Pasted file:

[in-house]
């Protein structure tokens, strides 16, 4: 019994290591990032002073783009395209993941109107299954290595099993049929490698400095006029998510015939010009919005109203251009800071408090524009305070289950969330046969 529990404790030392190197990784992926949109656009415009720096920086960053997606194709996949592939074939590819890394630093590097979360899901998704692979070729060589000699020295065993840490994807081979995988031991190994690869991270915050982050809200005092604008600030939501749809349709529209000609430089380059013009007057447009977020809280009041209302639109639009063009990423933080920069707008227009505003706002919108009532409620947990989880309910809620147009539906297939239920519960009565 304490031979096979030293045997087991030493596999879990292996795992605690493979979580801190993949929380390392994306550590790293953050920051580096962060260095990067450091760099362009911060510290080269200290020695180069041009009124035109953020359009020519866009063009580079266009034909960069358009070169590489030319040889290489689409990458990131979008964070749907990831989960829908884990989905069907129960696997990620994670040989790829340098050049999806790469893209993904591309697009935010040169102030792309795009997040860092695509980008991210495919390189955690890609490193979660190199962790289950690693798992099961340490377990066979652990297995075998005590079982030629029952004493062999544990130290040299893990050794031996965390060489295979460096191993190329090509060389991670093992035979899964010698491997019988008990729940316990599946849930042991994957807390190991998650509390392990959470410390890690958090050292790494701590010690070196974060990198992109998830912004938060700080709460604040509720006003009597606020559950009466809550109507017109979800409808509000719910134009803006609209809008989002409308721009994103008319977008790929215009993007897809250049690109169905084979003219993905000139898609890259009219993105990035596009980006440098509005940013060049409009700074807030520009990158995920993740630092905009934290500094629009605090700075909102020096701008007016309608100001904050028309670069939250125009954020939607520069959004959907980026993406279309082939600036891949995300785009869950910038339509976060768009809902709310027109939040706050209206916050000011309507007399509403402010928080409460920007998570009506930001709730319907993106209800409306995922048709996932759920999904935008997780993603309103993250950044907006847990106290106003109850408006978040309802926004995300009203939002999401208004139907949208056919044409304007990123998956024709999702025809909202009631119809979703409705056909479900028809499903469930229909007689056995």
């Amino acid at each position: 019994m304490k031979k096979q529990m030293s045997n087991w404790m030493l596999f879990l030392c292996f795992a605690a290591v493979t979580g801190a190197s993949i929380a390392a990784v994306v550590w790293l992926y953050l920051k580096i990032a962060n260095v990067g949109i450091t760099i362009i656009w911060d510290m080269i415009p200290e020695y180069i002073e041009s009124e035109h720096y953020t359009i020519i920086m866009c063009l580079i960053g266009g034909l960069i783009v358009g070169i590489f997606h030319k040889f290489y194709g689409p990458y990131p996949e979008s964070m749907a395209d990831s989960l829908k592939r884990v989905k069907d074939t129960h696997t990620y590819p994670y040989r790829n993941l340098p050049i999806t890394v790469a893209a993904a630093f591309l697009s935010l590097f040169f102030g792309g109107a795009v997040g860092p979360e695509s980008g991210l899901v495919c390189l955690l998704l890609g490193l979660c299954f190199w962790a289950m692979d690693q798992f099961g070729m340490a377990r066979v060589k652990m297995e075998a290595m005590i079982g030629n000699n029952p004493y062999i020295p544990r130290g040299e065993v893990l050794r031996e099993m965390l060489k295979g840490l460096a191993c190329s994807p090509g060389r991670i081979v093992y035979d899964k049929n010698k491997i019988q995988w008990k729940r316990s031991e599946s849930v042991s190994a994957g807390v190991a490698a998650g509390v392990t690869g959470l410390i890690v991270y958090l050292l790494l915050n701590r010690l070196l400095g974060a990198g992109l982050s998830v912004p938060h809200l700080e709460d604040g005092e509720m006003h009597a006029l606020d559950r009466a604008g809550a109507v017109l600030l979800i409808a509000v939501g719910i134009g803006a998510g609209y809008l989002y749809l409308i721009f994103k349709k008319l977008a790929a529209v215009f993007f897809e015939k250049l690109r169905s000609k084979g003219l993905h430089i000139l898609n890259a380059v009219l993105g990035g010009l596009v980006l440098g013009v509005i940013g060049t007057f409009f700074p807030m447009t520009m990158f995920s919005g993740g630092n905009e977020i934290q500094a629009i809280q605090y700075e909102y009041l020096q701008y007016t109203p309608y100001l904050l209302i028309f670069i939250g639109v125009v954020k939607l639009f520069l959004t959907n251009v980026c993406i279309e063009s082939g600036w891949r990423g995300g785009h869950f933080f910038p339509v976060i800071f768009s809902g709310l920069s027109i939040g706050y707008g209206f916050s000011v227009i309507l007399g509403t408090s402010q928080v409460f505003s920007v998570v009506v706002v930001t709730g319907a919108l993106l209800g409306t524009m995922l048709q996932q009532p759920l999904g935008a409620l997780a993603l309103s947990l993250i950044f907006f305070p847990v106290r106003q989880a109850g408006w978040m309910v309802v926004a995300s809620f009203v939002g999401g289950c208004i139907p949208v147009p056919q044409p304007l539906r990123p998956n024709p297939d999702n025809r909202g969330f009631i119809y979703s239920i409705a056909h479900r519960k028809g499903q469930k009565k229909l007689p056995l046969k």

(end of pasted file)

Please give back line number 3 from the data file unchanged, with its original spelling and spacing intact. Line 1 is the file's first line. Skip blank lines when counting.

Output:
């Amino acid at each position: 019994m304490k031979k096979q529990m030293s045997n087991w404790m030493l596999f879990l030392c292996f795992a605690a290591v493979t979580g801190a190197s993949i929380a390392a990784v994306v550590w790293l992926y953050l920051k580096i990032a962060n260095v990067g949109i450091t760099i362009i656009w911060d510290m080269i415009p200290e020695y180069i002073e041009s009124e035109h720096y953020t359009i020519i920086m866009c063009l580079i960053g266009g034909l960069i783009v358009g070169i590489f997606h030319k040889f290489y194709g689409p990458y990131p996949e979008s964070m749907a395209d990831s989960l829908k592939r884990v989905k069907d074939t129960h696997t990620y590819p994670y040989r790829n993941l340098p050049i999806t890394v790469a893209a993904a630093f591309l697009s935010l590097f040169f102030g792309g109107a795009v997040g860092p979360e695509s980008g991210l899901v495919c390189l955690l998704l890609g490193l979660c299954f190199w962790a289950m692979d690693q798992f099961g070729m340490a377990r066979v060589k652990m297995e075998a290595m005590i079982g030629n000699n029952p004493y062999i020295p544990r130290g040299e065993v893990l050794r031996e099993m965390l060489k295979g840490l460096a191993c190329s994807p090509g060389r991670i081979v093992y035979d899964k049929n010698k491997i019988q995988w008990k729940r316990s031991e599946s849930v042991s190994a994957g807390v190991a490698a998650g509390v392990t690869g959470l410390i890690v991270y958090l050292l790494l915050n701590r010690l070196l400095g974060a990198g992109l982050s998830v912004p938060h809200l700080e709460d604040g005092e509720m006003h009597a006029l606020d559950r009466a604008g809550a109507v017109l600030l979800i409808a509000v939501g719910i134009g803006a998510g609209y809008l989002y749809l409308i721009f994103k349709k008319l977008a790929a529209v215009f993007f897809e015939k250049l690109r169905s000609k084979g003219l993905h430089i000139l898609n890259a380059v009219l993105g990035g010009l596009v980006l440098g013009v509005i940013g060049t007057f409009f700074p807030m447009t520009m990158f995920s919005g993740g630092n905009e977020i934290q500094a629009i809280q605090y700075e909102y009041l020096q701008y007016t109203p309608y100001l904050l209302i028309f670069i939250g639109v125009v954020k939607l639009f520069l959004t959907n251009v980026c993406i279309e063009s082939g600036w891949r990423g995300g785009h869950f933080f910038p339509v976060i800071f768009s809902g709310l920069s027109i939040g706050y707008g209206f916050s000011v227009i309507l007399g509403t408090s402010q928080v409460f505003s920007v998570v009506v706002v930001t709730g319907a919108l993106l209800g409306t524009m995922l048709q996932q009532p759920l999904g935008a409620l997780a993603l309103s947990l993250i950044f907006f305070p847990v106290r106003q989880a109850g408006w978040m309910v309802v926004a995300s809620f009203v939002g999401g289950c208004i139907p949208v147009p056919q044409p304007l539906r990123p998956n024709p297939d999702n025809r909202g969330f009631i119809y979703s239920i409705a056909h479900r519960k028809g499903q469930k009565k229909l007689p056995l046969k």